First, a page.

Make it a Goal to Get Your Kids out in Nature

girl playing outdoorsIs your kid morphing into a couch potato? And do you find yourself perplexed at how to encourage her to be more active? You notice that sometimes she seems tired and sluggish so you hate to insist that she go outside and play. Or she spends a large amount of her inside time reading, and we all know that reading is a good thing, right?

Well, statistics show that being outdoors has numerous benefits. And even if your child finds contentment curled up in the corner with a good book, there’s a strong case for getting her out into the great outdoors.

One of the biggest benefits of playing outside is an improvement in your child’s health. This quote from the National Wildlife Federation is startling: Childhood obesity rates have more than doubled the last 20 years; the United States has become the largest consumer of ADHD medications in the world; and pediatric prescriptions for antidepressants have risen precipitously. Wow. Now there’s an incentive to get outside and start exploring nature.

It makes sense that being active is essential to a child’s wellbeing. But what if your child gets home from school and heads downstairs to play ping pong? He’s being active and isn’t that good for him? Well, I guess the simple answer is yes. Playing ping pong beats sitting in front of a video screen any day.

But the benefits of being active outdoors trumps being active indoors. Outdoor activities mean your child’s intake of Vitamin D is boosted, leading to better bones and teeth, along with a host of other health benefits. There are studies that support the fact that reduced rates of nearsightedness have been associated with spending time playing and exploring outdoors. In addition, your child’s motor skills, agility and balance will all take a boost from playing outside.

Besides the numerous health benefits of being active outdoors, there are many other boons to leading an outdoor centric life. According to a 2003 paper written by psychologist, William Crain, a child’s sense of observation and creativity are developed by spending time in the outdoors. As your child becomes more comfortable and experienced in the outdoors his sense of independence will become more developed, as well.

The emotional benefits of being outdoors are huge. Life assumes balance and stress is released. Being in nature allows people- kids included- to recharge depleted stores of energy and positive feelings. Social behavior is improved by spending time outdoors and cognitive skills are tweaked by being in such an active learning environment. There are also studies showing how creativity is boosted by spending time outdoors. You can read a great post about it on Some Call Me Beth.

According to Richard Louv, author of the best-selling book, “Last Child in the Woods”, it is vital to reconnect our children with nature. He has coined the term, “nature-deficit disorder” and uses it to explain the lack of direct experiences with nature for many children today.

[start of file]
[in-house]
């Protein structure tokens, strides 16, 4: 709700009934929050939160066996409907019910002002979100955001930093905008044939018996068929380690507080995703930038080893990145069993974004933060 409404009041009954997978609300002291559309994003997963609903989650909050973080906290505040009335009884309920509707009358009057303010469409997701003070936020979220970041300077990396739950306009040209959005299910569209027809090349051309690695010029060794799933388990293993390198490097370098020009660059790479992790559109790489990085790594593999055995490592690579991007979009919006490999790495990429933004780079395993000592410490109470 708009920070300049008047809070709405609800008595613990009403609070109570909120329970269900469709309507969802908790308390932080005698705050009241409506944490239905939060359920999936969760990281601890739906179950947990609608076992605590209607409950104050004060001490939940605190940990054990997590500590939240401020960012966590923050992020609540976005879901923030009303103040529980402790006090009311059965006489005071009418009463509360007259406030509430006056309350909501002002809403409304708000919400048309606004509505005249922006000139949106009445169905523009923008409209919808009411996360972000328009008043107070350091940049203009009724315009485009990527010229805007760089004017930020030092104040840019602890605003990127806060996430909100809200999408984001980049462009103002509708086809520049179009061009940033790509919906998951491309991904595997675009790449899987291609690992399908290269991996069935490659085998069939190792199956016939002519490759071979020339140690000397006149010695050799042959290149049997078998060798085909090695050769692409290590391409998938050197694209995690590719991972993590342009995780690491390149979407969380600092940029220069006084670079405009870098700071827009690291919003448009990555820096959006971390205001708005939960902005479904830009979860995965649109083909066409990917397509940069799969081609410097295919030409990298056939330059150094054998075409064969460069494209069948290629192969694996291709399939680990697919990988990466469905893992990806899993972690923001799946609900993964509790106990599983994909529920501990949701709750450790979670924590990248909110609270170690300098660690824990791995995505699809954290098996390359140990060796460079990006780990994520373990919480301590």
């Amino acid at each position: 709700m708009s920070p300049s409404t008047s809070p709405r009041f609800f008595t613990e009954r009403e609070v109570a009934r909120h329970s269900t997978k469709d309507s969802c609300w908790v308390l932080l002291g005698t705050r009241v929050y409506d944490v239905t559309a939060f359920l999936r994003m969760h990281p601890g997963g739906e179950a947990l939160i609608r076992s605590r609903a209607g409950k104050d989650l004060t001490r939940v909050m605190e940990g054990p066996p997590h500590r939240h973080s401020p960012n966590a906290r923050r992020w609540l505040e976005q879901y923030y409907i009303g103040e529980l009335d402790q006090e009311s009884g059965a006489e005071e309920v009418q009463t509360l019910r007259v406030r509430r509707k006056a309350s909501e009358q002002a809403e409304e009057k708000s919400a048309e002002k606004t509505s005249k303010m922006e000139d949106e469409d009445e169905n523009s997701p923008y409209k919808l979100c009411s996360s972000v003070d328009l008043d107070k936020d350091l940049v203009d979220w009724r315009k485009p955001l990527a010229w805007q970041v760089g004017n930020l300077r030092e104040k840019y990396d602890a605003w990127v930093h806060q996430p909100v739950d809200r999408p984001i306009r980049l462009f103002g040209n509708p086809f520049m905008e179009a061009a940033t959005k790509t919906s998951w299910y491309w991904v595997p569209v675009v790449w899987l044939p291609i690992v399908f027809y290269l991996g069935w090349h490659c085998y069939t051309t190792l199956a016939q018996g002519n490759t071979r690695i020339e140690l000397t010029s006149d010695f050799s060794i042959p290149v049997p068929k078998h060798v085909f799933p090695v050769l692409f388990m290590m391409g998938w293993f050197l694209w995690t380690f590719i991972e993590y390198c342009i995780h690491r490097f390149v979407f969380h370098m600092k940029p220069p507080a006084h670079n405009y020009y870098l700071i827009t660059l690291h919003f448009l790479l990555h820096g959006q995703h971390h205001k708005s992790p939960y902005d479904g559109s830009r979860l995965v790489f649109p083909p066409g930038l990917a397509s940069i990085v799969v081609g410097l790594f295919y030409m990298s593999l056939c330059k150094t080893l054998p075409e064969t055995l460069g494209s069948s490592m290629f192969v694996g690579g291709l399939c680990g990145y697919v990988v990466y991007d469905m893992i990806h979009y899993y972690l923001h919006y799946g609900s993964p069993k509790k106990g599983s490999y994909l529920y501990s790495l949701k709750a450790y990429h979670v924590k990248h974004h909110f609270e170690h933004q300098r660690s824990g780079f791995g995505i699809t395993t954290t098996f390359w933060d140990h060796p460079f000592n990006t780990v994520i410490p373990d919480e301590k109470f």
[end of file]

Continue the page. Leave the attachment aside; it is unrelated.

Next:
Since we know there are many benefits to leading an active outdoor life, it’s important to help your child become a child of nature. Here are a couple of suggestions to help make this happen in your family.

  • As an adult role model it’s important that you exhibit an enthusiasm and respect for nature. If you are constantly telling your kids to go outside and play while you hunker down indoors your children may decide they’d rather stay indoors, too.
  • Leave some areas of your yard “wild”. Let the grass in a corner under the trees get long and leggy. It’s a perfect place for your kids to dig around in the tall grass and find rocks and insects. Fill a bird bath with water in an area that allows good observation. Collect twigs and small branches that have blown from your trees and set them aside for future exploration. These are just a few ways you can “wild” up your yard and make it more inviting to inquisitive little minds.
  • Plant a garden with your child. You don’t have to have a large yard to do this since container gardens can produce the same opportunities for experiencing the joy of digging in the dirt as a half-acre field.
  • Plan regular walks to a near-by park with your child. And don’t forget that half the journey is getting there. In other words don’t overlook the awesome butterfly hovering in the neighbor’s yard because you are so focused on trying to think of things to do at the park.

I’m sure once you read these few ideas you will come up with many of your own. The important thing with this is to allow your child to see how truly wonderful and amazing nature is. If you treat nature as a special gift your child will have endless joy opening it.

Here’s to a week filled with nature encounters for you and your family.

Cathie

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